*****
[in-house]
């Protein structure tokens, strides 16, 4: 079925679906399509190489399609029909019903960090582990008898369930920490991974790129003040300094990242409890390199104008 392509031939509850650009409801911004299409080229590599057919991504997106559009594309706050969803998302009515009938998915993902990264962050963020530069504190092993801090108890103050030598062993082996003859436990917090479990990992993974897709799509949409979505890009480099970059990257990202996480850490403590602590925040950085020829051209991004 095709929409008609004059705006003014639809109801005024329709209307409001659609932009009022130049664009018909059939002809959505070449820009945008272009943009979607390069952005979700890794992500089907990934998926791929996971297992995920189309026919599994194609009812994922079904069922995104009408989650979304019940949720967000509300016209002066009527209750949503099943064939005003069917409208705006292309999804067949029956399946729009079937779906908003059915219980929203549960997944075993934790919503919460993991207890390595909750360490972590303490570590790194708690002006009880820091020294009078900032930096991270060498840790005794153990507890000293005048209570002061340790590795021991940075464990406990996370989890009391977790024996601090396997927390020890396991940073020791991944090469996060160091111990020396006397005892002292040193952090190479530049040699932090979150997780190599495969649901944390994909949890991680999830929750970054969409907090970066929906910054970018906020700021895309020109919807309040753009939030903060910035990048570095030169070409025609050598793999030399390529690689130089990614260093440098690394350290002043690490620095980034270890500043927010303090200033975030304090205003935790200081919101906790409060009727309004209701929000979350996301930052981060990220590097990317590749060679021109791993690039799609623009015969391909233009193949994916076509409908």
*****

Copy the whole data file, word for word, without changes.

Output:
[in-house]
């Protein structure tokens, strides 16, 4: 079925679906399509190489399609029909019903960090582990008898369930920490991974790129003040300094990242409890390199104008 392509031939509850650009409801911004299409080229590599057919991504997106559009594309706050969803998302009515009938998915993902990264962050963020530069504190092993801090108890103050030598062993082996003859436990917090479990990992993974897709799509949409979505890009480099970059990257990202996480850490403590602590925040950085020829051209991004 095709929409008609004059705006003014639809109801005024329709209307409001659609932009009022130049664009018909059939002809959505070449820009945008272009943009979607390069952005979700890794992500089907990934998926791929996971297992995920189309026919599994194609009812994922079904069922995104009408989650979304019940949720967000509300016209002066009527209750949503099943064939005003069917409208705006292309999804067949029956399946729009079937779906908003059915219980929203549960997944075993934790919503919460993991207890390595909750360490972590303490570590790194708690002006009880820091020294009078900032930096991270060498840790005794153990507890000293005048209570002061340790590795021991940075464990406990996370989890009391977790024996601090396997927390020890396991940073020791991944090469996060160091111990020396006397005892002292040193952090190479530049040699932090979150997780190599495969649901944390994909949890991680999830929750970054969409907090970066929906910054970018906020700021895309020109919807309040753009939030903060910035990048570095030169070409025609050598793999030399390529690689130089990614260093440098690394350290002043690490620095980034270890500043927010303090200033975030304090205003935790200081919101906790409060009727309004209701929000979350996301930052981060990220590097990317590749060679021109791993690039799609623009015969391909233009193949994916076509409908």